Credit: Wikimedia Commons
Remember that whole fiasco last month when a Facebook data scientist announced the company had been manipulating hundreds of thousands of people’s newsfeeds to see the effect on people’s emotions and everyone got, well, super upset? OkCupid had quite the interesting response: revealing, giddily, the ways it has experimented on its own users.
OKC was so stoked to stake a flag in the I-mess-with-my-users’-heads-game that its founder, Christian Rudd, even tweeted this about it:
And just in case the caps didn’t completely convey the company’s excitement about THEIR EXPERIMENTS, the title on the blog itself even has an exclamation point. Such an interesting PR move. . . !
Anyhow, let's head back to how OKC “Experiment[ed] On Human Beings!” and manipulated both heartstrings and exclamatory punctuation. In his blog post, Rudd lays out three experiments, saying: “Here are a few of the more interesting experiments OkCupid has run” (which of course leads us to wonder about the other, more lackluster, manipulations of users' experiences).
Experiment the First
So this is definitely the least sketchy of the three. Given that OkCupid announced it explicitly, we’re generally OK with it. Dubbing January 15, 2013 “Love is Blind Day,” OKC removed photos from everyone’s account for seven hours.
The findings? While usage plummeted, responses to initial messages skyrocketed and conversations “went deeper.” Rudder concluded that “in short, OkCupid worked better.” Minus the, you know, plunging usage, we might agree given that surveys revealed women who went on dates with dudes they’d been in touch with during the no-photo period reported having a good time, regardless of their comparative attractiveness with their matches.
But what happened when photos went back up? 2,200 conversations promptly ended. Score one for superficiality.
Experiment the Second
Again, this experiment is pretty benign. It involved reviving an older feature of OKC wherein users could rate each other both on looks and personality—compared with now, when users can only rate on the attractiveness metric. Rudder: “Our thinking was that a person might not be classically gorgeous or handsome but could still be cool, and we wanted to recognize that.”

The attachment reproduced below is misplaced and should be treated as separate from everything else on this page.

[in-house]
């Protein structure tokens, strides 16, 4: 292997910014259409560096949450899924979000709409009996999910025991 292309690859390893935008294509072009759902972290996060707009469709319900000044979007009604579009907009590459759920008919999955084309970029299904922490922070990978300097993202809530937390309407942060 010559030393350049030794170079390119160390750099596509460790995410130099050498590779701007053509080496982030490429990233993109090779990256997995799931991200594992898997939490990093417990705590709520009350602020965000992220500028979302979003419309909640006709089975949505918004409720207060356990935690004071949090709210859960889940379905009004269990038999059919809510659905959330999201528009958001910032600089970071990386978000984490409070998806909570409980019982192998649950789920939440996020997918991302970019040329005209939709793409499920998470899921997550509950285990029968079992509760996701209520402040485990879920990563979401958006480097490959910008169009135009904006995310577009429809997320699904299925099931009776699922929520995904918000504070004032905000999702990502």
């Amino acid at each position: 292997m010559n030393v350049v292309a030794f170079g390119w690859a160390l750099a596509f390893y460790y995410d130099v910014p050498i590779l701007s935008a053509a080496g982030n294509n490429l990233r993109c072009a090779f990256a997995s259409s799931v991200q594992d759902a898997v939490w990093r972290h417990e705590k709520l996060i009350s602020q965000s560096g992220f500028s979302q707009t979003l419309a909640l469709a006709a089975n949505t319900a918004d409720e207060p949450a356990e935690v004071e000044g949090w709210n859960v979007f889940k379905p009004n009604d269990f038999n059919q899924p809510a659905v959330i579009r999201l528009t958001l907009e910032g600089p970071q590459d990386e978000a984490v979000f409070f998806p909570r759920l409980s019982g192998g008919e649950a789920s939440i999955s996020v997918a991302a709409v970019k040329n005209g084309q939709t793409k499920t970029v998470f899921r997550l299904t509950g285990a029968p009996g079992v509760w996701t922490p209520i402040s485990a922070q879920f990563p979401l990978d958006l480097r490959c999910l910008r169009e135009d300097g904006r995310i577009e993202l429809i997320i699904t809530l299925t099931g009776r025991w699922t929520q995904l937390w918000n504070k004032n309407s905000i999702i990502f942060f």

Why, then, did OKC return to rating on attractiveness only? Because this experiment revealed that users essentially ranked “looks” and “personality” . . . the same. Rudder's summation: “So, your picture is worth that fabled thousand words, but your actual words are worth . . . almost nothing.” Wow. Thanks dude.
Experiment the Third
Here’s where things get dicey. In the blog, the experiment is titled “The Power of Suggestion,” though we think “The Power to Ef Up Your Love Life Before It Even Gets Off the Ground” might be more fitting. Why? Because OKC lied to users about their compatibility scores and then measured how everything shook out.
For users who were told they were 90% matches per the site's algorithm, when in fact they were only 30% compatible, OkLiar then found, not-so-surprisingly, that these users were more likely to send messages to each other than if their real ratings were revealed. I mean, really? This is groundbreaking psychology? The users thought they’d found their soulmates (or at least someone to share four beers with) when in fact, they’d come across just some utterly incompatible rando.
These users were also likelier to keep talking once contact had been established than if their true scores were known. Rudder’s two cents: “When we tell people they are a good match, they act as if they are.”
So does OKC even work? Well, yes. The experiment showed that the best-case scenario where users communicate the most is when people are informed of a high-level of compatibility per the OKC algorithm—and OKC is being honest about it.
Don’t like that OKC has been experimenting on its users? Well, Rudder has some major truthbombs for you:
We noticed recently that people didn’t like it when Facebook “experimented” with their news feed. Even the FTC is getting involved. But guess what, everybody: if you use the Internet, you’re the subject of hundreds of experiments at any given time, on every site. That’s how websites work.
Thanks for the heads up, brah. Ooh, maybe you didn't get that kindergarten memo re: multiple wrongs don't make a right?
Can't we all agree that navigating digital love (or otherwise) is hard enough without being given misinformation on matches—especially after people have taken the time to piece together a profile and perhaps popped a few benzos to get up the nerve to put themselves out there?
The divorce rate is 50% in this country, OKC. We really don't need your weird lies.